• NeilCookeNeilCooke Moderator, Onshape Employees Posts: 3,023
    Now Im at it I always have problems with orienting the mate specially to origin. Say I want it to be oriented normal to the ZY plane (Front), it keeps proposing the other orientations contrary to what I would expect. Shift- no shift. I would expect to click on the Front plane- press shift and then keep that orientation but no. Eventually I have to turn the dice to see it from the bottom an I might get lucky. Any hidden trick?
    It is trying to reference the "viewable" axes, so the one pointing perpendicular to the screen cannot be "seen" - you will have to rotate your view
  • john_mcclaryjohn_mcclary Member, Developers Posts: 2,716 PRO
    You are right, I guess I've just gotten used to it.

    How I approach a mate is shown in the animation below, When holding shift you just need to get close enough to the point that the connector snaps to the corner.

    You can see how far away my cursor is to the point all around it. So there is a huge tolerance for your mouse click precision.
    also if you look half way thru the animation, you can see when you mouse over the existing mate, it appears to shrink, giving a visual queue that you are selecting the existing mate for removal. 

    as for the origin, yea getting the mate in the right axis is a Bitch. Even after a lot of practice I still fumble during the mouse click and end up getting the wrong axis...


  • rune_thorsen229rune_thorsen229 Member Posts: 151 EDU
    edited March 4
    NeilCooke said:
    Now Im at it I always have problems with orienting the mate specially to origin. Say I want it to be oriented normal to the ZY plane (Front), it keeps proposing the other orientations contrary to what I would expect. Shift- no shift. I would expect to click on the Front plane- press shift and then keep that orientation but no. Eventually I have to turn the dice to see it from the bottom an I might get lucky. Any hidden trick?
    It is trying to reference the "viewable" axes, so the one pointing perpendicular to the screen cannot be "seen" - you will have to rotate your view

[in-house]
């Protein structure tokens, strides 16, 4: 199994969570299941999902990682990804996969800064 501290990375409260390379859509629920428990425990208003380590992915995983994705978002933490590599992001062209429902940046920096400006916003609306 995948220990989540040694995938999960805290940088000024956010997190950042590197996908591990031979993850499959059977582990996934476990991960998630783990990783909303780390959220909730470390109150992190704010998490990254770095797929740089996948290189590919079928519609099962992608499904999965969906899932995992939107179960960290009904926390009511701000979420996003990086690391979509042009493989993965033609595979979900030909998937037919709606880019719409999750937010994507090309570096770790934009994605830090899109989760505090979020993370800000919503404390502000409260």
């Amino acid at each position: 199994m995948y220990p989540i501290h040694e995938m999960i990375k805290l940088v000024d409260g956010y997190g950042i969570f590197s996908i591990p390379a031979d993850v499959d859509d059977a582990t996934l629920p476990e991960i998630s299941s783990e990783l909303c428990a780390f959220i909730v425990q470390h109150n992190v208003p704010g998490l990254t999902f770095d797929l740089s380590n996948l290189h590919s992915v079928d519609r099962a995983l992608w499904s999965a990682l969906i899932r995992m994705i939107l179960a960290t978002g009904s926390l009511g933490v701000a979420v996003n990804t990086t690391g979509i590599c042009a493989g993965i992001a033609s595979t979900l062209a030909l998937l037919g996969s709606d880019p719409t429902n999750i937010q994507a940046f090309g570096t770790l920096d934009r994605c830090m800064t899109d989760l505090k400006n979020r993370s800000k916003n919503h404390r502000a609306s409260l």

Thanks I had figured it out but nice to have the authoritative confirmation.

    I hope the UX developers read this thread so I would expect the mates to behave different so just my 2 cents:

    In a context (RB) you should select which of the 3 axis (also relative to the object) you want - not this rubbish of a mouseposition and view angle. Simple and clean. When selecting a mate pair the first should go in background allowing you to select the second. Deselection is already in the menu - this Microsoft philosophy of doing the same thing in multiple ways is bad / code smell (sorry).
    Let selection on the dice work like selecting a face (make a consistent userinterface) and use the axis for flipping reorienting the axis (this sucks as well - sorry).
    While I'm at it. I would expect e.g. Planar Mate to take multiple >2 connectors
    Oh , finally I think the naming of the mates are hopeless: Fastened mates (8 possible solutions?).   Revolute mate ???. They are effectively constraints so use the same terminology, same shortcuts etc.  and in the tool-tip remind us of what DOF they have -  X Y Z.

    Hope it may be useful for discussions like : Dealing with employers
  • john_mcclaryjohn_mcclary Member, Developers Posts: 2,716 PRO
    The DOF are shown in the icon itself:


    Fasten is interlocking two parts indicating no DOF

    Revolute is shown spinning on the axis of a cylinder standing up-right, Z normally faces UP, so: you can only revolve  around the Z axis.

    Slider shows the same cylinder and two dark lines with an arrow coming out the top face, this looks like something that can only slide about the Z axis.

    Planar shows a plane with arrows going only in the X and Y directions. (I agree, it would be nice to combine planar mates together, when you want many parts to follow the same offset, rather than mating a master part, then everything planar to "that" part...)